Md. test to show national standing


Allowing a peek at the new state test, schools Superintendent Nancy S. Grasmick said yesterday that Maryland students will be able to compare their scores with those of peers across the nation.

Grasmick said the test that replaces the Maryland School Performance Assessment Program next spring will yield two sets of scores, one measuring students' mastery of the state's curriculum, the other measuring Marylanders against national standards.

"One of the complaints about MSPAP is that it didn't allow us to compare ourselves with other states," Grasmick said. "Having two measures should be helpful to students, to teachers and to us. I know of no other state that's doing this."

Although this will be the first chance for Marylanders to see how they stack up against other students through an official state test, commercial standardized tests given annually in even-numbered grades measure Marylanders' performance against national norms.

State education officials are in the final stages of negotiating with commercial testing firms, Grasmick said, and should have a contract signed by the end of this month.

Maryland is receiving $6.7 million from the federal government to design the test.

The new state test will be given next spring in grades three, five, eight and 10, Grasmick told the Maryland Business Roundtable for Education at a meeting in downtown Baltimore.

The new federal No Child Left Behind Act requires all states to test reading and mathematics in grades three through eight, but it leaves the choice of tests up to individual states.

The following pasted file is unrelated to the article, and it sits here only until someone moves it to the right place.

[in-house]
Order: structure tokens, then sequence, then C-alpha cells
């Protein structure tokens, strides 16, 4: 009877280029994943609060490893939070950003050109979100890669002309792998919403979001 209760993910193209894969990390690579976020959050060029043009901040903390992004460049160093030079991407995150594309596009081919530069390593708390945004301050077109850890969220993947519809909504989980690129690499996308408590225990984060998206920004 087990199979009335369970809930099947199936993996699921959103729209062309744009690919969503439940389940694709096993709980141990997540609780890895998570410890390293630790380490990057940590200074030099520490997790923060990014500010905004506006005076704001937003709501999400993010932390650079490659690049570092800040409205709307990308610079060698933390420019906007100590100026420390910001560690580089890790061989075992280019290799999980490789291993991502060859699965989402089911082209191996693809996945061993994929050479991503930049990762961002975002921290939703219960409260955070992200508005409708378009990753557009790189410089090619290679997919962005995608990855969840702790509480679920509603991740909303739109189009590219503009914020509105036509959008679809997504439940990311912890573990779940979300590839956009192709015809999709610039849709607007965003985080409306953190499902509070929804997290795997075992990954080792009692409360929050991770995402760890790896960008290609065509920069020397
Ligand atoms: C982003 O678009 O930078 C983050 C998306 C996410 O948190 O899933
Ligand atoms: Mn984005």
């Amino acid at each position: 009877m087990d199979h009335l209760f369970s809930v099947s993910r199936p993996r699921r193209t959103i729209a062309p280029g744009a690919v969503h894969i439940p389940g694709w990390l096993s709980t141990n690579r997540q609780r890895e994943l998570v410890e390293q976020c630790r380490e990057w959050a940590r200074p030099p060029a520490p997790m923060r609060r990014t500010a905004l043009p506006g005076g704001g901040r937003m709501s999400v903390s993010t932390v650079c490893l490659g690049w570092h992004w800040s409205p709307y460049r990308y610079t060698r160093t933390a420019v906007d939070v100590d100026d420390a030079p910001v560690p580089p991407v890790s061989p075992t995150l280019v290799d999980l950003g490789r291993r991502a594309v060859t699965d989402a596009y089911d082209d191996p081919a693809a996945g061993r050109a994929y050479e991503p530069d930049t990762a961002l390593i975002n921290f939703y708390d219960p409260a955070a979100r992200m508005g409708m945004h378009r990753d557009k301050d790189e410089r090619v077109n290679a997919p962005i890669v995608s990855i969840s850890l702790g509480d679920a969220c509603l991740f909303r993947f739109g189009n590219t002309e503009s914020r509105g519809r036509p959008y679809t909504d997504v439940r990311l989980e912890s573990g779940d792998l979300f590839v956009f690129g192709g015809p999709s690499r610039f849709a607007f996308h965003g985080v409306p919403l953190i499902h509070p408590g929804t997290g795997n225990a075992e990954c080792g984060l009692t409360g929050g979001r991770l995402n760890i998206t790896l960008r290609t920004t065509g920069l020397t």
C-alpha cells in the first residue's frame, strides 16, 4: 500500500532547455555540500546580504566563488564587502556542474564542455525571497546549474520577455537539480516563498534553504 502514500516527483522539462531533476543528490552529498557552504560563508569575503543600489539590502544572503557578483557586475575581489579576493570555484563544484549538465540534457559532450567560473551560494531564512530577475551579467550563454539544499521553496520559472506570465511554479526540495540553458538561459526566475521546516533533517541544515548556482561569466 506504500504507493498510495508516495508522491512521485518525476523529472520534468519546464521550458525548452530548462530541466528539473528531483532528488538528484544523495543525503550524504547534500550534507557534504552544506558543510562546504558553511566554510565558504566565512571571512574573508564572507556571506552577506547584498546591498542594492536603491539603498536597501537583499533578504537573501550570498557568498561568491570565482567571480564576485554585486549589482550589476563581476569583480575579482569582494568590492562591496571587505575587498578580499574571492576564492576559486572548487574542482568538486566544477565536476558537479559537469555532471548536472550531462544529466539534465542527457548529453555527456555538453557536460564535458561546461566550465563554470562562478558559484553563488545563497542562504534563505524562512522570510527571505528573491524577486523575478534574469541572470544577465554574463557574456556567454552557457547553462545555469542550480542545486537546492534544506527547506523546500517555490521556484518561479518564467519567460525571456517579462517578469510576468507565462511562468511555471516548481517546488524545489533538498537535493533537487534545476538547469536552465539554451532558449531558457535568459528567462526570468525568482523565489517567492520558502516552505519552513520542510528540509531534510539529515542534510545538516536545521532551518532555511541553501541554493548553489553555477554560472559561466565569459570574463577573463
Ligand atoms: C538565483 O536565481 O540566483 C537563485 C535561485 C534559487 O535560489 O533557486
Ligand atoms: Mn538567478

Maryland officials, consulting with Achieve Inc., a Washington-based testing consultant, have been designing an exam that is customized to Maryland's curriculum but comparable with national standards.

The test, state officials have said, will consist of multiple-choice items and short essay answers known as "constructed response."

"If there's not a high degree of compatibility between the state and national standards, we haven't done our job," the superintendent said.

After a 10-year, sometimes contentious run, the MSPAP was abandoned last spring.

The battery of tests, which called for essay answers to various "tasks," did not yield individual student scores, another requirement of the new federal law.

Signed into law in January, the No Child Left Behind Act has made a growth industry of the testing business, sparking about $300 million in new sales.

Assistant state Superintendent Ronald A. Peiffer said test sales representatives are beating a path to the Education Department's West Baltimore Street doorstep.

Some have gone so far as to recruit friends of Maryland education officials just to make introductions, Peiffer said.

Grasmick and Sandy Kress, a senior adviser to President Bush who helped write and push the new legislation through Congress, defended the increased testing in talks to the business group.

"Unless we know where each child is, how can we make sure no child is left behind?" Kress asked.

"If we don't know failure, we can't correct it, and if we don't know achievement, we can't reward it," Grasmick added.

She also told the business group that for the first time, scores on the new high school exams will be noted on students' transcripts this school year. The Business Roundtable has asked employers to use transcripts in making hiring decisions.

The group of 100 leading Maryland businesses announced yesterday that it will extend its 10-year-old education initiative to promote public education and reform at least until 2010.

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